# Introduction to Statistics Data Analysis in Public Health Coursera Quiz Answer [💯Correct Answer]

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`Week- 2: Special case of age`

1.
Question 1
Pablo requests the birth records for every individual in his region. He is told that the data set contains everyone’s date of birth so he will be able to calculate their age in days if he wishes. What sort of data will Pablo have:

1 point

• Continuous
• Integer
• Ordinal

2.
Question 2
When Pablo receives the data set he finds that in fact the version of the data set that he has been given contains age group rather than dates of birth. Each individual has been classified as <18 years, 18-44, 45-64 and 65+ years of age. What sort of data does Pablo actually have:

1 point

• Continuous
• Binary
• Ordinal

3.
Question 3
Meghan downloads the following death rate data for the population of England and Wales:

Age Number of people Number of deaths Crude death rate per 1000 people
“Young” (<65) 80,971 47,863,700 1.69
“Old” (65+) 442,886 10,517,500 42.11
True or false:

The death rate for males aged 65 or older in England and Wales is 42.11.
1 point

• True
• False

4.
Question 4
2. The death rate in England and Wales remains constant at 42.11 deaths per 1000 people for ages 0 to 64.

1 point

• True
• False
`Week- 2: Well-behaved Distributions`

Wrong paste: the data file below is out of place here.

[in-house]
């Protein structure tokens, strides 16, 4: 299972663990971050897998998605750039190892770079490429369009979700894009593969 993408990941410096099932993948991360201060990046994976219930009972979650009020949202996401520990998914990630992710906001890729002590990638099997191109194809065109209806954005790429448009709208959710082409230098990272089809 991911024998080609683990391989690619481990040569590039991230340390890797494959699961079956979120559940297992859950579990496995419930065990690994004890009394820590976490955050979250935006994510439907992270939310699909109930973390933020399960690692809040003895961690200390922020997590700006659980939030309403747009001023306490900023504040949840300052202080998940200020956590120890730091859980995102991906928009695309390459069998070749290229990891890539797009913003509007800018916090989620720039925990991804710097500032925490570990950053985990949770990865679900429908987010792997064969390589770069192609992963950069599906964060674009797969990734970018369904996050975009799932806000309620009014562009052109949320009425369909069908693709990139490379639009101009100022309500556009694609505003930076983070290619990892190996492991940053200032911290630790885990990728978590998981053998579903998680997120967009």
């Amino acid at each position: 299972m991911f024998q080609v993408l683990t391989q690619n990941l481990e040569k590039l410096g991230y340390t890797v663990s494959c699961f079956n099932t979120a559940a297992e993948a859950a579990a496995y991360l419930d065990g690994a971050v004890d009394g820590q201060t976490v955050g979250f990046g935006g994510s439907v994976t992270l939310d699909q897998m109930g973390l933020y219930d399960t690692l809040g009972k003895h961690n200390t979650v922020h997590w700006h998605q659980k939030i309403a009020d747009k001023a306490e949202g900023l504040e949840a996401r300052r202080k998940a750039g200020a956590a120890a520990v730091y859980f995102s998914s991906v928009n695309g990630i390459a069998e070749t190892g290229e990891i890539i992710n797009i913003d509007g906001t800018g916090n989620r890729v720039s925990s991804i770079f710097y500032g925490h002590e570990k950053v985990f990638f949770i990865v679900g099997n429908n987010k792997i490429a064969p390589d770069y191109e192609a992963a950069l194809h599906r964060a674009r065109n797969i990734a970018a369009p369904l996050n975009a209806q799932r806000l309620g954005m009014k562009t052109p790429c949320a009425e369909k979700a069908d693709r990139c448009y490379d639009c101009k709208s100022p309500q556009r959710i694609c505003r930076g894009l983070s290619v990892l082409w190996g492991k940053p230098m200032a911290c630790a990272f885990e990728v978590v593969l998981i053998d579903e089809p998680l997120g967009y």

1.
Question 1
Match this distribution to the plot:

Normal with mean 50 and standard deviation 12

Note: There are two correct answers

1 point

c.

d.

2.
Question 2
Match this distribution to the plot:

Poisson with mean 4

Note: There are two correct answers

1 point

a.

c.

3.
Question 3
Match this distribution to the plot:

Normal with mean 50 and standard deviation 4

Note: There are two correct answers

1 point

a.

c.

4.
Question 4
Which of the following plots shows the distribution with the biggest standard deviation?

1 point

a.

5.
Question 5
What proportion of the data lies in the shaded area on the plot below?

1 point

• 68%
• 95%
• 50%

6.
Question 6
What proportion of the data lies in the shaded area on the plot below?

1 point

• 68%
• 95%
• 50%

7.
Question 7
A drug is given to 100 migraine suffers to prevent the onset of new migraines. 40% experience a new migraine after taking the drug. What distribution does the outcome (new migraine) follow:

1 point

• Binomial
• Normal
• Poisson

8.
Question 8
A new drug is given to 100 asthma suffers to reduce the number of hospital admissions due to asthma attack over a 12 month period. After 12 months, the mean number of hospital admissions is 2. What distribution does the outcome (hospital admissions) follow:

1 point

• Binomial
• Normal
• Poisson

9.
Question 9
The normal distribution is a:

1 point

• Discrete distribution
• Continuous distribution

10.
Question 10
The Poisson distribution is a:

1 point

• Discrete distribution
• Continuous distribution

11.
Question 11
The Binomial distribution is a:

1 point

• Discrete distribution
• Continuous distribution

12.
Question 12
Which of these does not follow a Poisson distribution:

1 point

• Asthma exacerbations over a 12-month period
• Patients arriving at a hospital emergency department in a one hour time period